Monday, January 13, 2014

Windchill, Frostbite, and Eggs! Oh My!

What an interesting few weeks it has been at the coop! 

The weather has been crazy with huge temperature changes.  In one 24 hour period we went from 52 to 5 degrees with a wind chill that made it feel like -20.  I have been on a crash course in chicken keeping in severe weather.  I have also discovered the need to be more aware of the weather.  Previously I just worried about what it was like when I had to go to the car or the kids needed to go to the bus stop.  Now I'm paying more attention to lows and highs and wind speeds and wind directions.  Add meteorology to the list of skills Chicken Keeping taps into!

So after learning that while the Ladies can manage the cold temperatures the sudden radical changes are not good, we instituted the Great Chicken Round Up!  We set up the big dog crate in the garage and brought them all in.  The garage stays pretty cold - stable at around 20 degrees but that was good so that they wouldn't get used to being too warm.  We brought them in right at roost time so it was just a matter of plucking them off the roost.  They were not amused!  With the exception of Lacy who just hopped up on a perch in the crate and went back to sleep, the other Ladies made a ruckus.  Bella was most vocal about her displeasure and alarm.  But let's face it.  Bella is always most vocal about her displeasure and alarm!  They spent a few days in the garage and it got us through the cold spell.  I should also say - I sure wasn't minding only having to go into the garage instead out to frigid temps to take care of them!

Even with all that, Luna got a touch of frostbite on her comb.  The very tips of her comb first turned yellowish and then grey.  Now the tips are whitish.  It doesn't seem to bother her in the slightest.  We've been coating her comb with Bag Balm and that seems to have prevented it from getting worse.  Now the Bag Balm.... that she minds!  Who knew a chicken could actually wipe things off their combs with their feet!  Now all the feathers on the top of her head are all greasy.  All she needs now is a little leather jacket and she can join a 50's sock hop!  I'm hoping the points of her comb don't fall off.

White tips and greasy head!

This weekend it warmed up to normal winter temps and the Ladies were beyond happy to be out in their coop and run.  They really don't seem to mind the weather at all.  Rain, snow, cold, wind - they are good.  Soon after moving them back out, I noticed Miss Luna squatting whenever I'd come near.  Apparently that is a sign that a first egg is imminent.  And yesterday our long wait and months of good chicken tending was rewarded.  Seems silly to be as excited as we all were, but since Luna is one of the ones we have raised from chickhood it does seem more exciting than when we brought Lacy home and started getting eggs immediately.

Luna at 1 week

I had been told to put a fake egg in the nest box so Luna would know where to lay.  I didn't have quick access to ceramic eggs so I raided our Easter supplies and found as neutral a plastic egg as I could find - bright yellow.  I filled it with sand and plunked it in the nest box.  I think chickens are smarter than people give them credit for.  Luna was not fooled.  She examined it and pecked it and rolled it around.  But when the time came she dug herself a little nest inside the coop (not in the nest boxes) and laid her big beautiful egg.  I found it first thing when I went to clean the coop.  Luna came running in.  I'm not sure whether she was coming to show me her egg or to warn me away from it.  Too slow Luna!!  I had already scooped it up so she spent a little time looking for it before getting on with her day.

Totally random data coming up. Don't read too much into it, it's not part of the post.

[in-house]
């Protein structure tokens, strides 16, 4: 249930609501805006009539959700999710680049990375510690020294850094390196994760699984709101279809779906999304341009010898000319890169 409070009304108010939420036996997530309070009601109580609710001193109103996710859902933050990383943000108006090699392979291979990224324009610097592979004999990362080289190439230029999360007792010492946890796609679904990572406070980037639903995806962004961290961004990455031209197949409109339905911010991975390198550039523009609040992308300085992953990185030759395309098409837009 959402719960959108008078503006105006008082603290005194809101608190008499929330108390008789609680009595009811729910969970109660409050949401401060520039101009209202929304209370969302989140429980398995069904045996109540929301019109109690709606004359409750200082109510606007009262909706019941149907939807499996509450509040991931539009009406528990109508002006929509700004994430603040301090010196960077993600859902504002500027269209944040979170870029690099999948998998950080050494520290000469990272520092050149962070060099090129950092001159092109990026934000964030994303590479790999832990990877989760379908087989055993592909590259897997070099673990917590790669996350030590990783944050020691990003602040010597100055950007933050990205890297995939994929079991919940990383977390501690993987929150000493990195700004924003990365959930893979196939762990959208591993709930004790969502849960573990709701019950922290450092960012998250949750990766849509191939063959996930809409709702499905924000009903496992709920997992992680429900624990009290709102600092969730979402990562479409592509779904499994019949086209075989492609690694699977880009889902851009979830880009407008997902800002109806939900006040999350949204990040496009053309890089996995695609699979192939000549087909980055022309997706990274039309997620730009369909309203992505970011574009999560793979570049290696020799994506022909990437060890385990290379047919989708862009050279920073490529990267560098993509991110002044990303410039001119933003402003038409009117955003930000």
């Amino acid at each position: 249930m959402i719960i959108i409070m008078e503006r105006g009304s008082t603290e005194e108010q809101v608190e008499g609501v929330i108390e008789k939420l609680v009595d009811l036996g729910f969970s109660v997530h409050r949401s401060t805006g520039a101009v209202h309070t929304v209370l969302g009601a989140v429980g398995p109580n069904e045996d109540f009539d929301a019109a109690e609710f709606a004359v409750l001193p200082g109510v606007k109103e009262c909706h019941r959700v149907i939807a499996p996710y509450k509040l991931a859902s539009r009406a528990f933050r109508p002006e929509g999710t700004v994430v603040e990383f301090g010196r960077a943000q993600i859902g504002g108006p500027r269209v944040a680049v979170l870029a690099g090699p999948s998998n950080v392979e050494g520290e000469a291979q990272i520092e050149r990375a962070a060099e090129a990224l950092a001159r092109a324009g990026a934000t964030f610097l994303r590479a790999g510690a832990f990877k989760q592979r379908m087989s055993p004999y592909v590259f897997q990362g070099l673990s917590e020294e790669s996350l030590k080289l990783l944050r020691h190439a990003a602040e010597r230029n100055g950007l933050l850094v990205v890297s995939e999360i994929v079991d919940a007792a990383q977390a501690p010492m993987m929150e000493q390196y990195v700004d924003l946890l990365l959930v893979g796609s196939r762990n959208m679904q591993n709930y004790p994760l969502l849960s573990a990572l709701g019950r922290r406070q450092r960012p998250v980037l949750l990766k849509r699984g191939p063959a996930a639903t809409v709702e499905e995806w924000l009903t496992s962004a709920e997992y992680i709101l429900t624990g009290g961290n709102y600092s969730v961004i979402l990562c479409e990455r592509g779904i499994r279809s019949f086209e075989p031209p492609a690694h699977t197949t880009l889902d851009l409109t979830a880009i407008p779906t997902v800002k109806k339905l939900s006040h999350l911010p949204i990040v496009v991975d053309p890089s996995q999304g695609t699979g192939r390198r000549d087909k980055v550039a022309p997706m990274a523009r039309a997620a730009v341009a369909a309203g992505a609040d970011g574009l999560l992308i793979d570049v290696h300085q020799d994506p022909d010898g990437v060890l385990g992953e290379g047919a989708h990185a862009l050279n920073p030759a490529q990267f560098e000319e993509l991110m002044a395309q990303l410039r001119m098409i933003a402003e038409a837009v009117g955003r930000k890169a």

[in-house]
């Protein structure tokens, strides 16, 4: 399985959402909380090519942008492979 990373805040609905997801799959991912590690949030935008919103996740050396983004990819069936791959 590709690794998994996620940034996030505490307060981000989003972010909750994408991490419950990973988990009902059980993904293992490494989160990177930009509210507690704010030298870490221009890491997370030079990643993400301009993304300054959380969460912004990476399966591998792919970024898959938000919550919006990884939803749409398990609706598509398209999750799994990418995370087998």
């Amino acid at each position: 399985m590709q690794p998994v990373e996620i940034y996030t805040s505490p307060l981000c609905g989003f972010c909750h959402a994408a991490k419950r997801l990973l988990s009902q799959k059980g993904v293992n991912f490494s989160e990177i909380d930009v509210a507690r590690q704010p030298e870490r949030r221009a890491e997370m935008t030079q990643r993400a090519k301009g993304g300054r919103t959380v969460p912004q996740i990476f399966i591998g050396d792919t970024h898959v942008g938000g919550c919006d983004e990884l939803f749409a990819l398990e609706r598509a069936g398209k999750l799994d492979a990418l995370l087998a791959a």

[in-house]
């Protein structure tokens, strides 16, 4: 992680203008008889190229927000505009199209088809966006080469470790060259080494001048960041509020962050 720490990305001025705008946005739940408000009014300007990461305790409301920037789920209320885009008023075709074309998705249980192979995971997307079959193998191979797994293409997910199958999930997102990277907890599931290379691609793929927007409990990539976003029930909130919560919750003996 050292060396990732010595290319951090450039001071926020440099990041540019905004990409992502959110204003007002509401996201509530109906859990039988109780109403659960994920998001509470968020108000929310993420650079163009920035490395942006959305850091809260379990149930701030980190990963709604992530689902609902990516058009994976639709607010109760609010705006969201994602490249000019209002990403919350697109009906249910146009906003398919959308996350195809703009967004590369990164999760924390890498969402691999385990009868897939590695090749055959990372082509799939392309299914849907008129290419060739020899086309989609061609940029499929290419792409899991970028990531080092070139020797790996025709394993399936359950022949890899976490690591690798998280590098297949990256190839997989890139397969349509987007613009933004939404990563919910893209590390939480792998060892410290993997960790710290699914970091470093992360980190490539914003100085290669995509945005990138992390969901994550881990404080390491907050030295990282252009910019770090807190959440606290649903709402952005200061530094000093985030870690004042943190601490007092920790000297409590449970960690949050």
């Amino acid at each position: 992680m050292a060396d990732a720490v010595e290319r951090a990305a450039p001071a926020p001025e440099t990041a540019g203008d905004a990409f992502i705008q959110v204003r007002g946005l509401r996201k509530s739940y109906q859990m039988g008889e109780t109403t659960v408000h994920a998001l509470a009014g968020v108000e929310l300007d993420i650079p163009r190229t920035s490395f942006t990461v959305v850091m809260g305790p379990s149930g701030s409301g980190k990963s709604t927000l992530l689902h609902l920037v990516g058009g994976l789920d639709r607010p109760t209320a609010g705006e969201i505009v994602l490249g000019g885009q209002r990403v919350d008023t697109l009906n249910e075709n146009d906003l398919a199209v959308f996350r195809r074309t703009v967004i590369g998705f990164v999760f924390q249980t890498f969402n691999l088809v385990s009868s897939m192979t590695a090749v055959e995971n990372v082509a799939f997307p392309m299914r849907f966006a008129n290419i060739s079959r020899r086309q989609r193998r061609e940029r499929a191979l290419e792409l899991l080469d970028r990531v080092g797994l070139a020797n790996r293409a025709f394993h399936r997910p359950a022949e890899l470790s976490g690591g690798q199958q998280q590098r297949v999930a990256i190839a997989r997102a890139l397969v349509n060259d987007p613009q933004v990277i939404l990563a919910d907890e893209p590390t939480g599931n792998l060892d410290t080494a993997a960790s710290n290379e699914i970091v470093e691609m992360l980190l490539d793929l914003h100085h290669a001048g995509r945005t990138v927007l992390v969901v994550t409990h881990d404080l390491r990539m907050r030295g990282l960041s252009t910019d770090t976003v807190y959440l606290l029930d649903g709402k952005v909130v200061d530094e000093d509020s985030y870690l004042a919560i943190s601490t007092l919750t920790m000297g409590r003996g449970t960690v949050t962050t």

Today her egg was in the nest box snuggled right up against the bright yellow Easter egg!  Way to go Luna!  Now Jiji, Ebony, and Bella!   Get going.  No more freeloaders around here! Or off to Chicken Jail you go!

The Chicken Chick


  1. The joys of chicken-keeping in winter. I feel your pain.Thank you for sharing with the Clever Chicks Blog Hop!

    Kathy Shea Mormino
    The Chicken Chick

  2. That's a huge looking first egg. Congrats!

    Sorry to hear about the frostbite. I'm new to your blog after you just commented on my fodder post, but like you I also do not heat my coop and do not provide artificial light. We had -15 lows (not counting windchill) a couple weeks ago and I didn't do anything special for my girls and they came through just fine. I've read that -30 is about the tipping point for the cold hardy heritage breeds like you and I seem to have. God forbid we ever get to that in SW Ohio and I'll throw a blanket on top of their coop ceiling for some extra insulation or something. Right now it's a completely open hardware wire mesh ceiling, with the slanted roof 2-6 inches above that to allow for plenty of ventilation.

    I try to discourage folks from adding artificial heat since that can be more dangerous to the birds. First, it's a big fire risk. But maybe more common, the chicken never slowly acclimate to really low temps if their coop is always kept at 35. Then if the power ever goes out they get thrust into dangerous temps and aren't die. It's better that they slowly and naturally get accustomed to cold temps over the fall and winter.

    Anyway, looking forward to reading more of your blog.

    1. Thanks Mike. Glad you came over to visit! I've been pleased with my decision of no heat or light but have been bringing the little flock into the garage during these "Polar Vortex" periods. Interesting to hear the -30 as a threshold! Maybe I'll be brave next Polar Vortex! :)